Observation of a Production of Shakespeare's The Two Gentlemen of Verona
The Two Gentlemen of Verona
Shakespeare Bulletin Review
Presented by ILLINOIS SHAKESPEARE FESTIVAL at WESTHOFF THEATRE, Normal. IL. July 3-August 5, 1994. Directed by Calvin MacLean. Set and lighting by Kent Goetz. Costumes by Dan Wilhelm. Sound and music by Rick Peeples. Choreography by Connie de Veer. Fights by John Sipes. With Darrel Ford (Speed). Keytha Graves (Julia), Ted deChatelet (Proteus). Brian Herriott (Valentine), David Kortemeier (Antonio, Outlaw), Robert Kropf (Launce), Philip Thompson (Thurio), Patrice Wilson (Silvia). Randy Reinholz (Panthino, Eglamour), Steve Young (Duke of Milan), Timothy F. Griffin (Host), Jason Maher (Outlaw), Meredith Templeton (Lucetta), Isaac Triska (Outlaw), and others.
By Justin Shaltz
In this production of The Two Gentlemen of Verona, major characters are introduced as they participate in different sporting events. While each vignette is frolicsome, one individual in each is revealed to be rather competitive. The play opens with a spirited fencing match between Proteus and Valentine, both dressed in white and wearing dancing masks. Proteus is the more aggressive combatant, as he will be the more aggressive romancer, pushing Valentine backward and pursuing him. Julia and Lucetta make their subsequent appearance with bow and arrow, taking turns shooting at a large onstage archery target. Lucetta punctuates her verbal points about love and romance with resounding accurate arrow-shots. Then Antonio is seen practising his putting on a make-shift green while chatting with an obsequious and heavily-oiled Panthino. While Antonio laboriously readies himself for a simple putt, crouched low over a golf ball, Panthino holds a parasol over his head. Antonio's decisions concerning the lives of the young people around him seem trifling, secondary to his inept golf game. Lastly, Speed appears as if within the gymnasium of Valentine's health club. He tries to hold the heavy bag steady while his frustrated master punches at it. Speed is overwhelmed by the physical exertion, brokenly shouting his lines.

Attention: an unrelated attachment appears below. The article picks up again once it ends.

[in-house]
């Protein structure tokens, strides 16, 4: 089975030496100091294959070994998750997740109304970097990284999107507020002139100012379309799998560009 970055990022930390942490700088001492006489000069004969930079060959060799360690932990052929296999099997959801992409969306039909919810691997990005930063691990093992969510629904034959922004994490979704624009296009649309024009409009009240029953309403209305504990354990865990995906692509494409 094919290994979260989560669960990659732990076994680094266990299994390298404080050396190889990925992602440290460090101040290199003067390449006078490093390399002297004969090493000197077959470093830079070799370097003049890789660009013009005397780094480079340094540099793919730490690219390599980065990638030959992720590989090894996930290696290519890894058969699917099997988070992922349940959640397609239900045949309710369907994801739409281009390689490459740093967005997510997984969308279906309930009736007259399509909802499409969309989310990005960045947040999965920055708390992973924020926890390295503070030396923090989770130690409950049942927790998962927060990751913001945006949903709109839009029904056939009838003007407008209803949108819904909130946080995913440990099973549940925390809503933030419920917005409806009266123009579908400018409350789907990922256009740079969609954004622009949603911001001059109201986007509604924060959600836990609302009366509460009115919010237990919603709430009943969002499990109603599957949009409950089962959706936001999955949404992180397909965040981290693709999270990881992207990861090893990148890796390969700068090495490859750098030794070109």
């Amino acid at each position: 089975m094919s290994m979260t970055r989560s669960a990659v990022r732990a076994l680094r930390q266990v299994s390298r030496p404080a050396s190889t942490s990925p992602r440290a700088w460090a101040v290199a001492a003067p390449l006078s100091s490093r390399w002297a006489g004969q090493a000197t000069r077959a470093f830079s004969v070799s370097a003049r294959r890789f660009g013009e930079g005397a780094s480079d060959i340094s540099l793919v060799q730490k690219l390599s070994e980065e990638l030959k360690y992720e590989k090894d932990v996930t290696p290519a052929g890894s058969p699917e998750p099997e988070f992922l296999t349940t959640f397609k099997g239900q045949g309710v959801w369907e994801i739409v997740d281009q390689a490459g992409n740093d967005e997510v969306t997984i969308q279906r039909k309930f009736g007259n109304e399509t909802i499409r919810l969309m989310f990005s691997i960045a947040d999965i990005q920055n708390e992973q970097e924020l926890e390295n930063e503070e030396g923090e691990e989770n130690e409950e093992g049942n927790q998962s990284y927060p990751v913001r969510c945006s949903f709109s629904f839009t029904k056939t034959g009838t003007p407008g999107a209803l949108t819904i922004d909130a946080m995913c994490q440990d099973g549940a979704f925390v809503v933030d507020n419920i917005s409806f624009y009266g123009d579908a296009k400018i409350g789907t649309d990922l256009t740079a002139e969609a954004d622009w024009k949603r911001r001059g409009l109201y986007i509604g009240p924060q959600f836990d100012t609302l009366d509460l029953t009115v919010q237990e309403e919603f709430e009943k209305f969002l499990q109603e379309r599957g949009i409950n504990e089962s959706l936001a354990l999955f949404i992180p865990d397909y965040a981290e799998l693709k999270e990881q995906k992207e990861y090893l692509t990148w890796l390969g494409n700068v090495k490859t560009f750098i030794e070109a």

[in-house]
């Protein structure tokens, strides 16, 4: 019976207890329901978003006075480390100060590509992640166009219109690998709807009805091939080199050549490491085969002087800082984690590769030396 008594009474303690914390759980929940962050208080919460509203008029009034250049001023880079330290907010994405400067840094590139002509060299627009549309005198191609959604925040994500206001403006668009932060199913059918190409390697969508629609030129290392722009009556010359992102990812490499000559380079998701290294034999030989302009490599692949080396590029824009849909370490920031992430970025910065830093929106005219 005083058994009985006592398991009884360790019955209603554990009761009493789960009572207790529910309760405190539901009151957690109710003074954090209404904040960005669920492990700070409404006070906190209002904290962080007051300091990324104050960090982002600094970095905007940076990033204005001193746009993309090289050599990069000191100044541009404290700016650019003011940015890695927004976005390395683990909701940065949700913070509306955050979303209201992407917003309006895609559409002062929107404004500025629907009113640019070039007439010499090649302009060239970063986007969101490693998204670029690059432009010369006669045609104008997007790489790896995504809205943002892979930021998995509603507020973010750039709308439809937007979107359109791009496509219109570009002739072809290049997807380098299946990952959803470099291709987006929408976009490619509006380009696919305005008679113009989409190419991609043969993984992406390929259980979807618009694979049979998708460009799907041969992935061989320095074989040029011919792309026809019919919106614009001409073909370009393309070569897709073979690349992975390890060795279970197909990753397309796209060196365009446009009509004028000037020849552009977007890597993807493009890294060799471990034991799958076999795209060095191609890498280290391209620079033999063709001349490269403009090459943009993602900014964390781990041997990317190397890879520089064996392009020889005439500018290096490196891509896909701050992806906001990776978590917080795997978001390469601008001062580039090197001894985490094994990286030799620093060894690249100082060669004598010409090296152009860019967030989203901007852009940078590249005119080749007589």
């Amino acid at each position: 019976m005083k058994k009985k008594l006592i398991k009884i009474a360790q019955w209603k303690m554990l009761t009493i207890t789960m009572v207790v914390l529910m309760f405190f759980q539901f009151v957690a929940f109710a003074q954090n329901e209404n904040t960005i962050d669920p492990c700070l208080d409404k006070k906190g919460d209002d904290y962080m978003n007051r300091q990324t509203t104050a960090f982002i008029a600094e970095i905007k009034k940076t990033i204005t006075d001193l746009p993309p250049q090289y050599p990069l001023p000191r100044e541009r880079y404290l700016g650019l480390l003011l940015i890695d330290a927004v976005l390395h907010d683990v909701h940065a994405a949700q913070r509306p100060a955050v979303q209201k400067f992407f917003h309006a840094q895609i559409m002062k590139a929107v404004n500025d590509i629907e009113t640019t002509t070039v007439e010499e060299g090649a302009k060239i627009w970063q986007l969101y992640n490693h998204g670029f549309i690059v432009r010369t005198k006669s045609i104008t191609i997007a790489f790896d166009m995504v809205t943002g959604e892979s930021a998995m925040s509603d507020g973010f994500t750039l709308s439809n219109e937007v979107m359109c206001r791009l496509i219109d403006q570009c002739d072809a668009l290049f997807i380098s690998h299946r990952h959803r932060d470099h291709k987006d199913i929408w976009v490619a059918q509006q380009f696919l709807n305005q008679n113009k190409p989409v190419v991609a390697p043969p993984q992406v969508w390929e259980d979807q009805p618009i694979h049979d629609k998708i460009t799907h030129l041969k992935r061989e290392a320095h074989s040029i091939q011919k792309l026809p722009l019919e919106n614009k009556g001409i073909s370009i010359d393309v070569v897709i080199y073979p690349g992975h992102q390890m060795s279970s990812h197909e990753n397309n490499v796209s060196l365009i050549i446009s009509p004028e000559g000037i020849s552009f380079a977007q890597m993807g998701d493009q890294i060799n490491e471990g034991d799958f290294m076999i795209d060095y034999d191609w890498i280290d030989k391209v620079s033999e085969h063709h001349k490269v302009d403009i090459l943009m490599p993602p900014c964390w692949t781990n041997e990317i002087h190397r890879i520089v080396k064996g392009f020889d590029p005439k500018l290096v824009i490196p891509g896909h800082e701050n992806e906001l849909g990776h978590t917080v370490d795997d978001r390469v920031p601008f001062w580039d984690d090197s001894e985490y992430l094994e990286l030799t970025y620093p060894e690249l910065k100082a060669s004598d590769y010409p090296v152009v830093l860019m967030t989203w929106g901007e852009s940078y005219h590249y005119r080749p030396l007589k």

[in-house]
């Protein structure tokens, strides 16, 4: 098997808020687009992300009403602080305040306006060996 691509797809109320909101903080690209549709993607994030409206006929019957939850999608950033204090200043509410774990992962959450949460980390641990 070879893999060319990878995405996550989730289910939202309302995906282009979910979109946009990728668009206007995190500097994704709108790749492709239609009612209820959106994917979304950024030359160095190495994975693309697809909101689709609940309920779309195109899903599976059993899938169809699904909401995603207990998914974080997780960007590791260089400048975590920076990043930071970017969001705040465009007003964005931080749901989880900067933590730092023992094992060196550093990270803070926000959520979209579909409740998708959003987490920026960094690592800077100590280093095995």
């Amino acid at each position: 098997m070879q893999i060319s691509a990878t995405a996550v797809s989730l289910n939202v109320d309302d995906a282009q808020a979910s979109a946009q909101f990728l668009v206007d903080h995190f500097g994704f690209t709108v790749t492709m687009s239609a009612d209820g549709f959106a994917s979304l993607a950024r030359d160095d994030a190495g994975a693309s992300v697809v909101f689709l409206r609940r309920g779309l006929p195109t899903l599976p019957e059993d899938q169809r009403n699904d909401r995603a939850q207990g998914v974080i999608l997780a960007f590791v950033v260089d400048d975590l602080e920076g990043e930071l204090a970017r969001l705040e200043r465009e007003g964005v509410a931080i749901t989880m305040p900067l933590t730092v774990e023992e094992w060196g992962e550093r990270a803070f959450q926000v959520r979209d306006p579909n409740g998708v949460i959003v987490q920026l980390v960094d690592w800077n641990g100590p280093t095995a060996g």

Director Calvin MacLean connects these opening images of leisure games with the later romantic antics of the male protagonists. Romance is approached as if just another frivolous game, conducted with selfish disregard for consequences and wounded feelings.
The set is dark green and violet. with a grasslike surface and thickly entwining vines higher up. Purple buds and flowers abound on the vines, and pairs of putti are visible within the foliage, peering down upon the romantic farce. The period is pre-World War I Italy. Jaunty piano music plays during interludes and set changes, contributing to the whimsical atmosphere, as do a variety of clever staging techniques. For example, a baby grand piano, central to the 2.5 ballroom scene, is simply turned around to become the roulette and gaming table of the Duke's private 3.1 party.